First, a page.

Harvard ups private equity allocation, sheds illiquid holdings

The $41.9bn endowment has made progress in growing its private equity portfolio while shedding older illiquid assets that have weighed on performance.

Harvard Management Company made progress in its mission to increase its exposure to private equity and venture capital, according to an annual report from chief executive NP Narvekar.

The $41.9 billion endowment’s private equity allocation was 23 percent as of 30 June, up from 20 percent the year before and 16 percent the year before that. In last year’s report, Narvekar said the endowment’s exposure to buyouts, growth and venture capital was “low relative to what likely makes sense”, as sister publication Buyouts reported.

While the relative size of the private equity portfolio grew over the past year, the performance slightly declined, coming in at 11.6 percent versus 16 percent for FY19. That could indicate commitments to new funds that are still early in their life. Narvekar mentioned this possibility last year.

“Many peers dealt with these growing pains years, if not decades ago,” he wrote in the 2019 report.

Harvard’s overall return as of 30 June was 7.3 percent, an improvement over 6.5 percent the year before.

Narvekar took over at Harvard in 2016 and instituted a five-year plan to revamp the endowment. That involved raising its private equity allocations and unloading other illiquid assets weighing on the portfolio.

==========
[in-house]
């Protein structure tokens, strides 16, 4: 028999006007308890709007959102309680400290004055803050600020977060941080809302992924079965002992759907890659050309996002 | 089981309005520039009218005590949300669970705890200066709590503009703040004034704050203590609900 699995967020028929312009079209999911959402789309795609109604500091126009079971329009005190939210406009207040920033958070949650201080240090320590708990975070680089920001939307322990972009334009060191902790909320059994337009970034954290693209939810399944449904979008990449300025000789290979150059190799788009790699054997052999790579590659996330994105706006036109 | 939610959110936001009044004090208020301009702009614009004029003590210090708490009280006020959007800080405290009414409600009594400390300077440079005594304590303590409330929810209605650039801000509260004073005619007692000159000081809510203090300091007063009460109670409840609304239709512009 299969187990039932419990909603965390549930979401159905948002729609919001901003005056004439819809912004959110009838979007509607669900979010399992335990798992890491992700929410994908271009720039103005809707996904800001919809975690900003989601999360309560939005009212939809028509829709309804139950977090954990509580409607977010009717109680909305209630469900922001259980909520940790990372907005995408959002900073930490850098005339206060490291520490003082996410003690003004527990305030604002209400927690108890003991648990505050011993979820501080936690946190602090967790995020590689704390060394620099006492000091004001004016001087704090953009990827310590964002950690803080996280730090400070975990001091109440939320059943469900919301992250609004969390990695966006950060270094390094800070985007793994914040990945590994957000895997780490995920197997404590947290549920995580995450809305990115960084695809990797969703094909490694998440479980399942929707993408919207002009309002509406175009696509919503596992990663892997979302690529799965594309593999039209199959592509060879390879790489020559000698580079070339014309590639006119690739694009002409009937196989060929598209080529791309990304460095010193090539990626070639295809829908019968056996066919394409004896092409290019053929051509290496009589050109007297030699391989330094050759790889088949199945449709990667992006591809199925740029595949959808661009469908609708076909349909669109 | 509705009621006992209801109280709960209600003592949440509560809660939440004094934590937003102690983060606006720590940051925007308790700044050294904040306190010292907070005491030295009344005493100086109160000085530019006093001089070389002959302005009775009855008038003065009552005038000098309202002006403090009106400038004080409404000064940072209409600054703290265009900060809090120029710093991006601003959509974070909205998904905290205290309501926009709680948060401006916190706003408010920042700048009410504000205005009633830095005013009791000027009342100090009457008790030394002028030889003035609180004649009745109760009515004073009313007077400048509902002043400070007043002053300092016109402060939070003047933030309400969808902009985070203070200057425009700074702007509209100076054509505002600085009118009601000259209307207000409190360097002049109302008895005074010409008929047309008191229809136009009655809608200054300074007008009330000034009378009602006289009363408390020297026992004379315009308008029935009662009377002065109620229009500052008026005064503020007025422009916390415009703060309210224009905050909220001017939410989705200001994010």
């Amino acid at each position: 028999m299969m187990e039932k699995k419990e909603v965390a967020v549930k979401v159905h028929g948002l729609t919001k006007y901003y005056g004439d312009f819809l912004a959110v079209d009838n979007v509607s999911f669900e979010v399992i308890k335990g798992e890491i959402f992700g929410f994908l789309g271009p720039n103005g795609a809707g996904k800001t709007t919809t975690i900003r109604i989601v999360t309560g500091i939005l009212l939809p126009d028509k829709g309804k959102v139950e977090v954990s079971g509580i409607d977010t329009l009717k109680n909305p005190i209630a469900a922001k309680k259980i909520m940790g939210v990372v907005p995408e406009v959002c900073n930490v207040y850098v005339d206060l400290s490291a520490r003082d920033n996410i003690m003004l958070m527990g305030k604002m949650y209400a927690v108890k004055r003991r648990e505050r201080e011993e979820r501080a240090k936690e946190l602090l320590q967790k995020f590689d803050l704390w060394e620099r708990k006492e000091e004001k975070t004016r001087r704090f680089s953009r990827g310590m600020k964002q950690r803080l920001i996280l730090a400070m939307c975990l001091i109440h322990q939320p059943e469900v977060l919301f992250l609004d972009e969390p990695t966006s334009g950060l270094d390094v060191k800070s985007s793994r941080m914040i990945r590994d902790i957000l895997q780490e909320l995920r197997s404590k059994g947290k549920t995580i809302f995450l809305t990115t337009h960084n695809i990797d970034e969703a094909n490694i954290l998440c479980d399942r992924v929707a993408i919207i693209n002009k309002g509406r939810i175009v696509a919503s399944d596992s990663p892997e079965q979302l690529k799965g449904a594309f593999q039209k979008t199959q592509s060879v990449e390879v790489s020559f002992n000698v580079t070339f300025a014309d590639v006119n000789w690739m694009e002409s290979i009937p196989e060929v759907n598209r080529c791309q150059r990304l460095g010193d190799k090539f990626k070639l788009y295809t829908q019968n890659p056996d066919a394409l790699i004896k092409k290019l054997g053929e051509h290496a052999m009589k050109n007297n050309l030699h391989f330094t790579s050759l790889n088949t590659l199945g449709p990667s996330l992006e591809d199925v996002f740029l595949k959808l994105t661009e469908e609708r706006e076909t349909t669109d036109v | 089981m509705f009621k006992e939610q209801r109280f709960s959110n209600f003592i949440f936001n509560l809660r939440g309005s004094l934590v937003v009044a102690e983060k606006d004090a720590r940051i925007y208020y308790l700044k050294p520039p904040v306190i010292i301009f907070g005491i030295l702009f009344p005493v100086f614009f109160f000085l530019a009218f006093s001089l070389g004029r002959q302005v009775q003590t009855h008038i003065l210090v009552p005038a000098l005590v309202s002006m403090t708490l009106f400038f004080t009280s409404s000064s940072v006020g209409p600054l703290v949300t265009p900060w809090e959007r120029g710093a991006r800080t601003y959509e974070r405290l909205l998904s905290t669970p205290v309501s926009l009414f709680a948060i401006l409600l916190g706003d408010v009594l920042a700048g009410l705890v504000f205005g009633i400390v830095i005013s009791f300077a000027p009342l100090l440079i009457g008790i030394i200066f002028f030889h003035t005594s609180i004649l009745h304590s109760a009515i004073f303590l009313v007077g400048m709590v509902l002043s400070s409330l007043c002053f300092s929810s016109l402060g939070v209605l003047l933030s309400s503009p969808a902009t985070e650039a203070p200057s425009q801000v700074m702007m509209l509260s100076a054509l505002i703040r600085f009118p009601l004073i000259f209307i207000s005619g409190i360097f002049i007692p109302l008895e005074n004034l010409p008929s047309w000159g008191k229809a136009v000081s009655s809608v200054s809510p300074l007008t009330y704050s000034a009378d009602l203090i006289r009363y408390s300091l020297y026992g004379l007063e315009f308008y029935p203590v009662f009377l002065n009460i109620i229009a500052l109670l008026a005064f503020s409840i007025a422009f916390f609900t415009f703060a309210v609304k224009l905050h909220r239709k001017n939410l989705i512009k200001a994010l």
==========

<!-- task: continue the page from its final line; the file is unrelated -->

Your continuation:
“These legacy assets do not have a prospect of generating a return commensurate with the risk and illiquidity they entail and, in some cases, may not provide a return at all,” Narvekar wrote this year.

He said the endowment had unloaded a good amount of these assets. Its real estate, natural resources and other real assets allocations declined since last year. Real estate dropped from 8 percent to 7.1 percent, natural resources from 4 percent to 2.6 percent and other real assets from 2 percent to 1.3 percent. All three of these portfolios delivered negative returns over the year as well.

Notably, Harvard also spun out its natural resources team into a new firm called Solum Partners and sold half of a “collection of agricultural assets” to another investor, which Solum will manage with Harvard and the other investor serving as LPs.

This is the second internal team Harvard has spun out, after sending its real estate team to Bain Capital, as Buyouts reported.

“After three full fiscal years of hard work, we are beginning to see the benefits of the ongoing transition,” Narvekar wrote. “To be sure, there is much left for us to accomplish, but the early signs are encouraging and we remain confident in the direction we are headed.”

This article first appeared in sister publication Buyouts